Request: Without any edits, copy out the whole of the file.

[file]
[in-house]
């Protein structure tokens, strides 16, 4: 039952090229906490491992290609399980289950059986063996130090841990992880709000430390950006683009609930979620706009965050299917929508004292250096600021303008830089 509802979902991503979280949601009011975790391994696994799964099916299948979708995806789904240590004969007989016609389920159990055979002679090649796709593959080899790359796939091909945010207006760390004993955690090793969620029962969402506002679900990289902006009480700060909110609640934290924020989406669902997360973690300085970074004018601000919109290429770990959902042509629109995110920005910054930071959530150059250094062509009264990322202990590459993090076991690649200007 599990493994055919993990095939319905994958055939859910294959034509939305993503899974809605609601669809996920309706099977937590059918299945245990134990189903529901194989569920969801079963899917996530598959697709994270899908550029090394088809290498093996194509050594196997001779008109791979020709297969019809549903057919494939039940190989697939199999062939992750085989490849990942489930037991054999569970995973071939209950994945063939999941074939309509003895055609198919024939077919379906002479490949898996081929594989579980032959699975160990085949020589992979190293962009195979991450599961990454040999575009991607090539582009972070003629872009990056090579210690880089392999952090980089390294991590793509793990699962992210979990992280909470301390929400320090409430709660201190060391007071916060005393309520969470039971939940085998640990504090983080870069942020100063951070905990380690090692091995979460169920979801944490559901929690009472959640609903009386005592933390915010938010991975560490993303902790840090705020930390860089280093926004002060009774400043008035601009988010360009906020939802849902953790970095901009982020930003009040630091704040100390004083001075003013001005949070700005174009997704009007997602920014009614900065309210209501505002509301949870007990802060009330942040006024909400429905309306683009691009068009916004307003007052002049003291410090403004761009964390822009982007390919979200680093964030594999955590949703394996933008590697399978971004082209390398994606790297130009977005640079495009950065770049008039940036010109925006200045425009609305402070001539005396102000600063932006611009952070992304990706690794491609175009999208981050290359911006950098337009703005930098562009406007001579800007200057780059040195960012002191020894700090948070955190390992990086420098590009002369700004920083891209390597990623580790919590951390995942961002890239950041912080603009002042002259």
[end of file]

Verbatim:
[in-house]
């Protein structure tokens, strides 16, 4: 039952090229906490491992290609399980289950059986063996130090841990992880709000430390950006683009609930979620706009965050299917929508004292250096600021303008830089 509802979902991503979280949601009011975790391994696994799964099916299948979708995806789904240590004969007989016609389920159990055979002679090649796709593959080899790359796939091909945010207006760390004993955690090793969620029962969402506002679900990289902006009480700060909110609640934290924020989406669902997360973690300085970074004018601000919109290429770990959902042509629109995110920005910054930071959530150059250094062509009264990322202990590459993090076991690649200007 599990493994055919993990095939319905994958055939859910294959034509939305993503899974809605609601669809996920309706099977937590059918299945245990134990189903529901194989569920969801079963899917996530598959697709994270899908550029090394088809290498093996194509050594196997001779008109791979020709297969019809549903057919494939039940190989697939199999062939992750085989490849990942489930037991054999569970995973071939209950994945063939999941074939309509003895055609198919024939077919379906002479490949898996081929594989579980032959699975160990085949020589992979190293962009195979991450599961990454040999575009991607090539582009972070003629872009990056090579210690880089392999952090980089390294991590793509793990699962992210979990992280909470301390929400320090409430709660201190060391007071916060005393309520969470039971939940085998640990504090983080870069942020100063951070905990380690090692091995979460169920979801944490559901929690009472959640609903009386005592933390915010938010991975560490993303902790840090705020930390860089280093926004002060009774400043008035601009988010360009906020939802849902953790970095901009982020930003009040630091704040100390004083001075003013001005949070700005174009997704009007997602920014009614900065309210209501505002509301949870007990802060009330942040006024909400429905309306683009691009068009916004307003007052002049003291410090403004761009964390822009982007390919979200680093964030594999955590949703394996933008590697399978971004082209390398994606790297130009977005640079495009950065770049008039940036010109925006200045425009609305402070001539005396102000600063932006611009952070992304990706690794491609175009999208981050290359911006950098337009703005930098562009406007001579800007200057780059040195960012002191020894700090948070955190390992990086420098590009002369700004920083891209390597990623580790919590951390995942961002890239950041912080603009002042002259």